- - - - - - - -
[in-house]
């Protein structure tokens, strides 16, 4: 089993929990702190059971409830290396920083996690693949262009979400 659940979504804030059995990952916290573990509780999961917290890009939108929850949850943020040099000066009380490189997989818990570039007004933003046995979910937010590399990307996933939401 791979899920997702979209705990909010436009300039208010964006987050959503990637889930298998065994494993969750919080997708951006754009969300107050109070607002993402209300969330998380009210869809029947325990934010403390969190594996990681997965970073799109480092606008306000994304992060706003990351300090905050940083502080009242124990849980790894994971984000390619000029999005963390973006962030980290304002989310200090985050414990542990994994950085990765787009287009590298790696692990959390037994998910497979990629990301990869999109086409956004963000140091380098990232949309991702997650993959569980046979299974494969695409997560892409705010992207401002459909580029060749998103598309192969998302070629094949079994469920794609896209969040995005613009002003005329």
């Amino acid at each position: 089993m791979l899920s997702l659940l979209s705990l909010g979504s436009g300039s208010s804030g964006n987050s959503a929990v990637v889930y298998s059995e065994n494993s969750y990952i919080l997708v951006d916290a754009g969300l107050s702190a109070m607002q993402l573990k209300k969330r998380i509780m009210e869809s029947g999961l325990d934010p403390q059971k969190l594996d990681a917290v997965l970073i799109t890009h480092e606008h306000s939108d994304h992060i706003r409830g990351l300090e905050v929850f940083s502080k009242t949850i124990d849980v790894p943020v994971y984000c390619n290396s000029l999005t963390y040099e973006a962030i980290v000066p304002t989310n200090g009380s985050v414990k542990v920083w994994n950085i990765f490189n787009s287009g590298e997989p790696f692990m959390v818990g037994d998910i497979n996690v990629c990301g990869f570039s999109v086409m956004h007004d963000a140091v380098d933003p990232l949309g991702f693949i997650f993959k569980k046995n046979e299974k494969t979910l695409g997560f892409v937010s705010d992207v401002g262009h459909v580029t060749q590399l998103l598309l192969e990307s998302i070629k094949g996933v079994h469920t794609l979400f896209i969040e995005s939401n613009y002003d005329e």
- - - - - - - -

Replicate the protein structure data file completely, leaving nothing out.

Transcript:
[in-house]
């Protein structure tokens, strides 16, 4: 089993929990702190059971409830290396920083996690693949262009979400 659940979504804030059995990952916290573990509780999961917290890009939108929850949850943020040099000066009380490189997989818990570039007004933003046995979910937010590399990307996933939401 791979899920997702979209705990909010436009300039208010964006987050959503990637889930298998065994494993969750919080997708951006754009969300107050109070607002993402209300969330998380009210869809029947325990934010403390969190594996990681997965970073799109480092606008306000994304992060706003990351300090905050940083502080009242124990849980790894994971984000390619000029999005963390973006962030980290304002989310200090985050414990542990994994950085990765787009287009590298790696692990959390037994998910497979990629990301990869999109086409956004963000140091380098990232949309991702997650993959569980046979299974494969695409997560892409705010992207401002459909580029060749998103598309192969998302070629094949079994469920794609896209969040995005613009002003005329």
């Amino acid at each position: 089993m791979l899920s997702l659940l979209s705990l909010g979504s436009g300039s208010s804030g964006n987050s959503a929990v990637v889930y298998s059995e065994n494993s969750y990952i919080l997708v951006d916290a754009g969300l107050s702190a109070m607002q993402l573990k209300k969330r998380i509780m009210e869809s029947g999961l325990d934010p403390q059971k969190l594996d990681a917290v997965l970073i799109t890009h480092e606008h306000s939108d994304h992060i706003r409830g990351l300090e905050v929850f940083s502080k009242t949850i124990d849980v790894p943020v994971y984000c390619n290396s000029l999005t963390y040099e973006a962030i980290v000066p304002t989310n200090g009380s985050v414990k542990v920083w994994n950085i990765f490189n787009s287009g590298e997989p790696f692990m959390v818990g037994d998910i497979n996690v990629c990301g990869f570039s999109v086409m956004h007004d963000a140091v380098d933003p990232l949309g991702f693949i997650f993959k569980k046995n046979e299974k494969t979910l695409g997560f892409v937010s705010d992207v401002g262009h459909v580029t060749q590399l998103l598309l192969e990307s998302i070629k094949g996933v079994h469920t794609l979400f896209i969040e995005s939401n613009y002003d005329e």